A CBDC undermines privacy. Whatever a central bank might say about privacy protection with a CBDC can be safely dismissed. The Fed paper, for example, says, “Protecting consumer privacy is critical. Any CBDC would need to strike an appropriate balance, however, between safeguarding the privacy rights of consumers and affording the transparency necessary to deter criminal activity.” We should not conflate the characteristics of a CBDC with those of cryptocurrencies in general, which offer anonymity and pseudonymity to their users.
Consider how the IRS recently pried open PayPal, Venmo, and Cash App accounts with transactions over $600. Consider also that the Supreme Court just ruled that the IRS can investigate your bank accounts without notification in some circumstances, including if you are a friend, family member, or associate of someone who owes the IRS.
Beyond taxes, banks also willingly hand over personal information (even without a warrant or formal request) to the FBI. This data, which includes previous firearm purchases, belongs to people who show up at the wrong protest or who were merely in the vicinity as the data is collected based on transactions within a specific geographic area.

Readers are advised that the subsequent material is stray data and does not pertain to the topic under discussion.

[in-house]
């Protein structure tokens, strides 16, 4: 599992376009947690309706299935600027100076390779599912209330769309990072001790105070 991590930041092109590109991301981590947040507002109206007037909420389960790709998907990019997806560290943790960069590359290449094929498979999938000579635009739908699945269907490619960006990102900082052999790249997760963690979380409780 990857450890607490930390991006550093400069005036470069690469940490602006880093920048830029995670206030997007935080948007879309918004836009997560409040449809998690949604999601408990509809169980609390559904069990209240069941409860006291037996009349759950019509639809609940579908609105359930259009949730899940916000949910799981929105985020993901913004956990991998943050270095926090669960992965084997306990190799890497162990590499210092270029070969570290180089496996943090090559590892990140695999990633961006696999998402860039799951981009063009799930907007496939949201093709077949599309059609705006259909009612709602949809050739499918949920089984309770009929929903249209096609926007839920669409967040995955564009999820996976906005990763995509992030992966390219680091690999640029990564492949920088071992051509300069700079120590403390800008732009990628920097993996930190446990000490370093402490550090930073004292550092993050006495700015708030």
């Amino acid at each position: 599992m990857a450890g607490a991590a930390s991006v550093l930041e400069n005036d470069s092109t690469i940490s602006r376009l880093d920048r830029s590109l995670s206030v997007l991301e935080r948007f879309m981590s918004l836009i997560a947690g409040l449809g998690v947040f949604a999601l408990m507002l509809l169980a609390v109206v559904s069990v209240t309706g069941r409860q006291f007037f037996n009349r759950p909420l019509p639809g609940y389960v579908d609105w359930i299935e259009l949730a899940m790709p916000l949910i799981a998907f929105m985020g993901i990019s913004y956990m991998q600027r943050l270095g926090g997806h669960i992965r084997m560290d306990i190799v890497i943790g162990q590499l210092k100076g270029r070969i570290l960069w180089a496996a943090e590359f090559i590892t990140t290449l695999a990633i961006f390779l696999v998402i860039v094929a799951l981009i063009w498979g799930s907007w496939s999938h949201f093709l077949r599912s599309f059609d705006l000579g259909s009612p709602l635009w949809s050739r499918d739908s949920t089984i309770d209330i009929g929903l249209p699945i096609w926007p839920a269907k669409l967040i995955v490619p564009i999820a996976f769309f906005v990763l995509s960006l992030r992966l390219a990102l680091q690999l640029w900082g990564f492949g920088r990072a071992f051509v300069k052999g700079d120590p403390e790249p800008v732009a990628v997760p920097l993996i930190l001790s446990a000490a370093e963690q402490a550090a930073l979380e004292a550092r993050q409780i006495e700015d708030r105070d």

The lack of privacy with bank accounts certainly contributes to the distrust people have for banks, as noted in the survey. This shows that “financial inclusion” is a mere buzzword as there is nothing about a CBDC that would gain the trust of unbanked households, who are not excluded from the banking system but actively avoid it.
Fees and Negative Interest Rates
According to the survey, fees are another commonly cited reason for being unbanked. People avoid banks because the fees are steep and unpredictable.
Although there is no certainty regarding how a CBDC would operate, many see that it could finally offer the holy grail of monetary policy: the ability to impose negative interest rates. In effect, this would be a fee for holding a CBDC.
After the 2008 crash, the Fed reached the “zero lower bound” for nominal interest rates. They were unable to stimulate more spending through their interest rate targeting approach. While there were a few outlandish ideas about imposing a negative interest rate on cash, like the idea of Greg Mankiw’s student to remove the legal tender status of all currency with a serial number ending in a randomly selected digit, it is just too difficult to impose a fee on the cash in your wallet or safe.